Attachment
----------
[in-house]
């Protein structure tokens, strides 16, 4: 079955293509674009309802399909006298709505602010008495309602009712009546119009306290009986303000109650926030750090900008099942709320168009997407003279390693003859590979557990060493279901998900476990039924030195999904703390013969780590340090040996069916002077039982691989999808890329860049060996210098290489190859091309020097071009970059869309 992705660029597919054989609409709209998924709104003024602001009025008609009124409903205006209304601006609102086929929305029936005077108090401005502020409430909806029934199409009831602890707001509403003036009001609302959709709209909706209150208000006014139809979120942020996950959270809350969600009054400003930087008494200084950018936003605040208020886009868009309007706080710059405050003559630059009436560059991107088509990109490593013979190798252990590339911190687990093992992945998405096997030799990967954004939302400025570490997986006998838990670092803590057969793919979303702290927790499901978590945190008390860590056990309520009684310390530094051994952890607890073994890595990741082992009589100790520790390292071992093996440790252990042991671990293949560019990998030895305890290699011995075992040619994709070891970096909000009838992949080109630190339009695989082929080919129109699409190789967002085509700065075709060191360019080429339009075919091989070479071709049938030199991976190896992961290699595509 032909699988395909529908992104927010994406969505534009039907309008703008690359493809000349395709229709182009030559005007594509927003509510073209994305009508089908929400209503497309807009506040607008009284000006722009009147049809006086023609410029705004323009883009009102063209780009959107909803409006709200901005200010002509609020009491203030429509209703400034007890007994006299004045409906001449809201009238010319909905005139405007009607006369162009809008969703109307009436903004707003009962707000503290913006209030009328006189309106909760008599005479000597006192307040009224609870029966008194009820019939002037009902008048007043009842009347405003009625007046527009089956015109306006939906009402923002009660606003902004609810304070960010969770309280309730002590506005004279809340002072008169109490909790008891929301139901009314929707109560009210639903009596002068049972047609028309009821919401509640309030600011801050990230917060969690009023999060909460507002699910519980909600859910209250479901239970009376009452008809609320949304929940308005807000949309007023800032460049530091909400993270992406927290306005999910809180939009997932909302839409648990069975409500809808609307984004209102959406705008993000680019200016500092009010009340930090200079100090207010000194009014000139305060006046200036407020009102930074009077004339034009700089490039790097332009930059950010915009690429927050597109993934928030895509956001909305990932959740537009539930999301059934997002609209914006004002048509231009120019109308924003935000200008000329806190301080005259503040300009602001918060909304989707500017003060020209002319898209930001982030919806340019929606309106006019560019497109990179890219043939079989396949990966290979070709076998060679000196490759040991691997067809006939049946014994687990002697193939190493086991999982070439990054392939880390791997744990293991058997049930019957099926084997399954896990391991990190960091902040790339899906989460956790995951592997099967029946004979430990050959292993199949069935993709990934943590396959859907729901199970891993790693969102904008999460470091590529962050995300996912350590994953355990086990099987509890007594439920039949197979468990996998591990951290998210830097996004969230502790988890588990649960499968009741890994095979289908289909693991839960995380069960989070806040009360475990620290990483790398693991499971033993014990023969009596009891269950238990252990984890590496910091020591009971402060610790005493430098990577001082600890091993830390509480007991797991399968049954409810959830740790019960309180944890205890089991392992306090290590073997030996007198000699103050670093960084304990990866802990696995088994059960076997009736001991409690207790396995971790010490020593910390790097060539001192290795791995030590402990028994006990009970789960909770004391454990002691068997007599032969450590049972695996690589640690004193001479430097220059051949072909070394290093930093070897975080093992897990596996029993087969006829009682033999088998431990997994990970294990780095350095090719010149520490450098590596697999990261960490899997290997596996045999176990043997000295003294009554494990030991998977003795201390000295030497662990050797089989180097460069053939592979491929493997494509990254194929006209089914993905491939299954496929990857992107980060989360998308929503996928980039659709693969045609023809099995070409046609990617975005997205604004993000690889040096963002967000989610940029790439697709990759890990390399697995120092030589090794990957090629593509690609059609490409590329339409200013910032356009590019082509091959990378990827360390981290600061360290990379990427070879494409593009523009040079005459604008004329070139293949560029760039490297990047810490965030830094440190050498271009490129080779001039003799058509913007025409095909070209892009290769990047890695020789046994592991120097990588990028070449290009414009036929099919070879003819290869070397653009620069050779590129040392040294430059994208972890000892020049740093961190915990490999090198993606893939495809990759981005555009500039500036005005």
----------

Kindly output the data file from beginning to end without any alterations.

[in-house]
């Protein structure tokens, strides 16, 4: 079955293509674009309802399909006298709505602010008495309602009712009546119009306290009986303000109650926030750090900008099942709320168009997407003279390693003859590979557990060493279901998900476990039924030195999904703390013969780590340090040996069916002077039982691989999808890329860049060996210098290489190859091309020097071009970059869309 992705660029597919054989609409709209998924709104003024602001009025008609009124409903205006209304601006609102086929929305029936005077108090401005502020409430909806029934199409009831602890707001509403003036009001609302959709709209909706209150208000006014139809979120942020996950959270809350969600009054400003930087008494200084950018936003605040208020886009868009309007706080710059405050003559630059009436560059991107088509990109490593013979190798252990590339911190687990093992992945998405096997030799990967954004939302400025570490997986006998838990670092803590057969793919979303702290927790499901978590945190008390860590056990309520009684310390530094051994952890607890073994890595990741082992009589100790520790390292071992093996440790252990042991671990293949560019990998030895305890290699011995075992040619994709070891970096909000009838992949080109630190339009695989082929080919129109699409190789967002085509700065075709060191360019080429339009075919091989070479071709049938030199991976190896992961290699595509 032909699988395909529908992104927010994406969505534009039907309008703008690359493809000349395709229709182009030559005007594509927003509510073209994305009508089908929400209503497309807009506040607008009284000006722009009147049809006086023609410029705004323009883009009102063209780009959107909803409006709200901005200010002509609020009491203030429509209703400034007890007994006299004045409906001449809201009238010319909905005139405007009607006369162009809008969703109307009436903004707003009962707000503290913006209030009328006189309106909760008599005479000597006192307040009224609870029966008194009820019939002037009902008048007043009842009347405003009625007046527009089956015109306006939906009402923002009660606003902004609810304070960010969770309280309730002590506005004279809340002072008169109490909790008891929301139901009314929707109560009210639903009596002068049972047609028309009821919401509640309030600011801050990230917060969690009023999060909460507002699910519980909600859910209250479901239970009376009452008809609320949304929940308005807000949309007023800032460049530091909400993270992406927290306005999910809180939009997932909302839409648990069975409500809808609307984004209102959406705008993000680019200016500092009010009340930090200079100090207010000194009014000139305060006046200036407020009102930074009077004339034009700089490039790097332009930059950010915009690429927050597109993934928030895509956001909305990932959740537009539930999301059934997002609209914006004002048509231009120019109308924003935000200008000329806190301080005259503040300009602001918060909304989707500017003060020209002319898209930001982030919806340019929606309106006019560019497109990179890219043939079989396949990966290979070709076998060679000196490759040991691997067809006939049946014994687990002697193939190493086991999982070439990054392939880390791997744990293991058997049930019957099926084997399954896990391991990190960091902040790339899906989460956790995951592997099967029946004979430990050959292993199949069935993709990934943590396959859907729901199970891993790693969102904008999460470091590529962050995300996912350590994953355990086990099987509890007594439920039949197979468990996998591990951290998210830097996004969230502790988890588990649960499968009741890994095979289908289909693991839960995380069960989070806040009360475990620290990483790398693991499971033993014990023969009596009891269950238990252990984890590496910091020591009971402060610790005493430098990577001082600890091993830390509480007991797991399968049954409810959830740790019960309180944890205890089991392992306090290590073997030996007198000699103050670093960084304990990866802990696995088994059960076997009736001991409690207790396995971790010490020593910390790097060539001192290795791995030590402990028994006990009970789960909770004391454990002691068997007599032969450590049972695996690589640690004193001479430097220059051949072909070394290093930093070897975080093992897990596996029993087969006829009682033999088998431990997994990970294990780095350095090719010149520490450098590596697999990261960490899997290997596996045999176990043997000295003294009554494990030991998977003795201390000295030497662990050797089989180097460069053939592979491929493997494509990254194929006209089914993905491939299954496929990857992107980060989360998308929503996928980039659709693969045609023809099995070409046609990617975005997205604004993000690889040096963002967000989610940029790439697709990759890990390399697995120092030589090794990957090629593509690609059609490409590329339409200013910032356009590019082509091959990378990827360390981290600061360290990379990427070879494409593009523009040079005459604008004329070139293949560029760039490297990047810490965030830094440190050498271009490129080779001039003799058509913007025409095909070209892009290769990047890695020789046994592991120097990588990028070449290009414009036929099919070879003819290869070397653009620069050779590129040392040294430059994208972890000892020049740093961190915990490999090198993606893939495809990759981005555009500039500036005005």